Netflix and Other Streamers May Start Cracking Down on Password Sharing
Perhaps you thought it was a checkmate against Netflix worthy of Beth Harmon herself? Why spend on a monthly if someone slipped you their password, and even built you a little “who’s watching” icon? But as the Associated Press reported on Friday, streaming services that have long accepted this loss of potential revenue may soon cease looking the other way.
While Netflix and Disney+ both announced recent $1 monthly increases in fees, streamers are now faced with, to put it bluntly, figuring out a way to get more dough without pushing too hard.
With “several billion” dollars at play because of password sharing, the streaming industry is now at the “not if, but when” stage of clamping down, according to analysts. Costs are rising in the arms race to retain subscribers, like Amazon throwing down $465 million on a single season of Lord of the Rings, and many of the big streamers, despite their cultural footprint, have yet to pass their break even threshold. It is estimated that 56 percent of online adults aged 18- to 29 are engaged in some kind of password swap or sharing. That’s simply too much loose change. The days of sending a quick text to a friend to watch that one thing that’s trending are likely to come to an end.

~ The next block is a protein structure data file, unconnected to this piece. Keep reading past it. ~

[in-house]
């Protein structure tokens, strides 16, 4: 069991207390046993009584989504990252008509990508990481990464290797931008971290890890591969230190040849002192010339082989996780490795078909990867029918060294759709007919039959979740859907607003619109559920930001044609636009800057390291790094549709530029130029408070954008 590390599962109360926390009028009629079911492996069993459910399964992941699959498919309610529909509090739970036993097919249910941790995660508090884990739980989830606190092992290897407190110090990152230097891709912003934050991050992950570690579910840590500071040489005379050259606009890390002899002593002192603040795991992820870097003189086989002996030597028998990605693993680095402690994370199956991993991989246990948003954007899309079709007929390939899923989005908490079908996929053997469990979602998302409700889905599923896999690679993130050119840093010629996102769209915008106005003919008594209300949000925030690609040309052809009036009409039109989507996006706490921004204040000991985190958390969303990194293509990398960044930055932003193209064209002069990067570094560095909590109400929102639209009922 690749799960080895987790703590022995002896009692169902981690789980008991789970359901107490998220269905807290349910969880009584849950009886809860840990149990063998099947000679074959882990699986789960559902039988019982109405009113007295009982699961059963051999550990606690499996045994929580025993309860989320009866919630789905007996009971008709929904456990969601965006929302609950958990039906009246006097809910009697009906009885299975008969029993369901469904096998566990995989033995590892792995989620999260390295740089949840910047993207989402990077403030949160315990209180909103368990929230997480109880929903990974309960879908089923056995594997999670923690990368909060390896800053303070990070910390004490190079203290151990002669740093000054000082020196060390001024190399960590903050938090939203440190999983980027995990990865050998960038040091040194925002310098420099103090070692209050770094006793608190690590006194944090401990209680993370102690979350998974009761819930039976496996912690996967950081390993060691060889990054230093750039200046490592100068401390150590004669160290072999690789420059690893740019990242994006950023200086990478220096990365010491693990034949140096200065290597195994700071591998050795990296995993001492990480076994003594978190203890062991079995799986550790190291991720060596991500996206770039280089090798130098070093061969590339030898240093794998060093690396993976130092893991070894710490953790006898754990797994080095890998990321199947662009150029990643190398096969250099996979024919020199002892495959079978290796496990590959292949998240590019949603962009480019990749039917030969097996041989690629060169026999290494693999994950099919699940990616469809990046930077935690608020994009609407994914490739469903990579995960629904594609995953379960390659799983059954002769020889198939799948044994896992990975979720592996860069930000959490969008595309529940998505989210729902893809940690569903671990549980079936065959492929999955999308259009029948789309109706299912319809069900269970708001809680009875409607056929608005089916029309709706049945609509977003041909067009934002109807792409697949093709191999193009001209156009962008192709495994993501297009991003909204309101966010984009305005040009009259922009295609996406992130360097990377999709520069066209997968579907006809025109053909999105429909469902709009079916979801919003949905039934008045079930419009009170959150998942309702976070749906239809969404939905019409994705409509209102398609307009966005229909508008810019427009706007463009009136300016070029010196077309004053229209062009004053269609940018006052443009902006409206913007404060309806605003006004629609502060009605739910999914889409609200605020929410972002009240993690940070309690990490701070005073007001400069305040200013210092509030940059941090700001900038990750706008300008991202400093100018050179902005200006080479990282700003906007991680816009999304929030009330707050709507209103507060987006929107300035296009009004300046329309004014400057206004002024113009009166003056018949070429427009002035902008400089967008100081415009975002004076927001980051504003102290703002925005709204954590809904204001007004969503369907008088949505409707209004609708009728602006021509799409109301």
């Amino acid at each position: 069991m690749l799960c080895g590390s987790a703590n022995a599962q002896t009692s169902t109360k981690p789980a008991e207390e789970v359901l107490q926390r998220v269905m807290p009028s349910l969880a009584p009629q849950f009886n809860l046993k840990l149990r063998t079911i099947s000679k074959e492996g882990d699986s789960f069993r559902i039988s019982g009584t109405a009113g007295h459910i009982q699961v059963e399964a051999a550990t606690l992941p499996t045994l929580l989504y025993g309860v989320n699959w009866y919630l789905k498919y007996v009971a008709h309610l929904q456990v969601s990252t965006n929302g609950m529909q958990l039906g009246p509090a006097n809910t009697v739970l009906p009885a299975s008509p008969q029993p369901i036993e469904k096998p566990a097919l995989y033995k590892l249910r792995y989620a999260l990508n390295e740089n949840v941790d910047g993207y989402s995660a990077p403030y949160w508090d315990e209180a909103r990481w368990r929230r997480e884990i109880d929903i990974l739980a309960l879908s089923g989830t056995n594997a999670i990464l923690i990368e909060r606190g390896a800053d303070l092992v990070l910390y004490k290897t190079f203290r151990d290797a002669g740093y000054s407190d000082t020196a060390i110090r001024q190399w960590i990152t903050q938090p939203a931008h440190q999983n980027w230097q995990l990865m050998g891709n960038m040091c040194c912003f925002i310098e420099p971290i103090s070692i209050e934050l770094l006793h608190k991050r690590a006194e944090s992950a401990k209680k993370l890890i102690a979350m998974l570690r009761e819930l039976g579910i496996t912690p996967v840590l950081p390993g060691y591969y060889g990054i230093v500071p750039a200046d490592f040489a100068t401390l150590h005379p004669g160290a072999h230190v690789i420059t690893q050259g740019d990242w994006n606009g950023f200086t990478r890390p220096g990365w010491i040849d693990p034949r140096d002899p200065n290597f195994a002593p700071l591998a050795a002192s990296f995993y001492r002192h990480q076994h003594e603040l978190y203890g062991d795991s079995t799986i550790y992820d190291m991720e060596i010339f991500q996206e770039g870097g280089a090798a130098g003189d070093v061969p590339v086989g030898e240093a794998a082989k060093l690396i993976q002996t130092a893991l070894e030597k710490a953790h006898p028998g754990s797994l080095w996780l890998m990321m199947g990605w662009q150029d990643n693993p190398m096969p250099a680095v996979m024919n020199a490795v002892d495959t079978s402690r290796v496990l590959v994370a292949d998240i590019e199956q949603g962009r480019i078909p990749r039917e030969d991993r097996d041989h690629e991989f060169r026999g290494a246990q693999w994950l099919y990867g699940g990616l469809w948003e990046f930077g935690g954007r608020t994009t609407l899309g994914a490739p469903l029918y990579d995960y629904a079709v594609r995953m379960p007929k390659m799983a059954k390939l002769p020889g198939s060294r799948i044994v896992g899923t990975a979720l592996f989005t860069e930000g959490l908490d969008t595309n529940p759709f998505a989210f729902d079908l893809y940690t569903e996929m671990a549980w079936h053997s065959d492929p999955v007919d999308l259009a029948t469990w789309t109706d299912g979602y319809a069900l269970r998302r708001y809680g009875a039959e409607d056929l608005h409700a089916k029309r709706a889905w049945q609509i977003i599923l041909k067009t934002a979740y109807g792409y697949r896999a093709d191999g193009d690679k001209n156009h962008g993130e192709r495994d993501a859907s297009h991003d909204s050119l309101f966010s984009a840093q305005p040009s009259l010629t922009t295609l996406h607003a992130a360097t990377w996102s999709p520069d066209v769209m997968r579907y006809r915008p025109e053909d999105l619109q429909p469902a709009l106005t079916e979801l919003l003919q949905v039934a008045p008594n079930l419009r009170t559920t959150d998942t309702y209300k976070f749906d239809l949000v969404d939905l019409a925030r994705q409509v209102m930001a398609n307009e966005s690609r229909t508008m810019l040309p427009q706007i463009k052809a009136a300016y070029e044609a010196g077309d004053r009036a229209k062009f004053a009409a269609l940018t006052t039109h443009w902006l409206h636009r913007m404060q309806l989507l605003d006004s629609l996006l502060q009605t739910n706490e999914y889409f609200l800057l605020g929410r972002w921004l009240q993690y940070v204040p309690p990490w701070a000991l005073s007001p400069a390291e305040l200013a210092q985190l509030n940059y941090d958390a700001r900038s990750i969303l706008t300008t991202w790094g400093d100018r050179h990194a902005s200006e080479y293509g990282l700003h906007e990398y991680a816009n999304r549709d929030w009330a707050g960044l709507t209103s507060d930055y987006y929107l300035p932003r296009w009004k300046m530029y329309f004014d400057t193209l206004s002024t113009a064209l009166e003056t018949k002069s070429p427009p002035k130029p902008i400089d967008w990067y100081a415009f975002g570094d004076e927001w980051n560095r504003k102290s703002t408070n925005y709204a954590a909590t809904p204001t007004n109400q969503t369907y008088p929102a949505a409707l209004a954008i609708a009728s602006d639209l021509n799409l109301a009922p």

So how would the crackdown work? Some Netflix users got hit with a trial run in March. When accessing the app, they were asked to verify their account, by entering a code via email or text. Simple enough to do if you are on the couch and your smartphone is right next to you between the remote and a tub of Orville Redenbacher. This is a little more difficult, however, if your pathway to The Crown is from someone you dated last year, but you ended it on good enough terms that they never bothered to change their code.
Complications arise, however, with family members sharing a plan, which many streamers encourage in their marketing. The AP story quotes Disney’s former CEO Bob Iger from the Disney+ launch, saying “we expect families to be able to consume it – four live streams at a time,” but suggesting that they have “tools to monitor” when password sharing gets overzealous.
As Consumer Reports notes, the terms of service can be frustratingly vague. HBO’s reads “we do not encourage password sharing outside of that household.” There is a wide gap between a lack of encouragement and prohibition.
The recently launched Paramount+ has, buried in its terms and conditions, language stating that subscribers “must not permit use of your account by anyone other than members of your household.” Of course, “household” is a bendable word. If you spend a week at an AirBnB up in New Hampshire, you should be able to dial up your favorite shows. But if your kid is off at college for a semester? What would Paramount+’s Captain Picard do? He’d sigh and reach for his Discover card.
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Published at Sat, 15 May 2021 15:50:45 +0000
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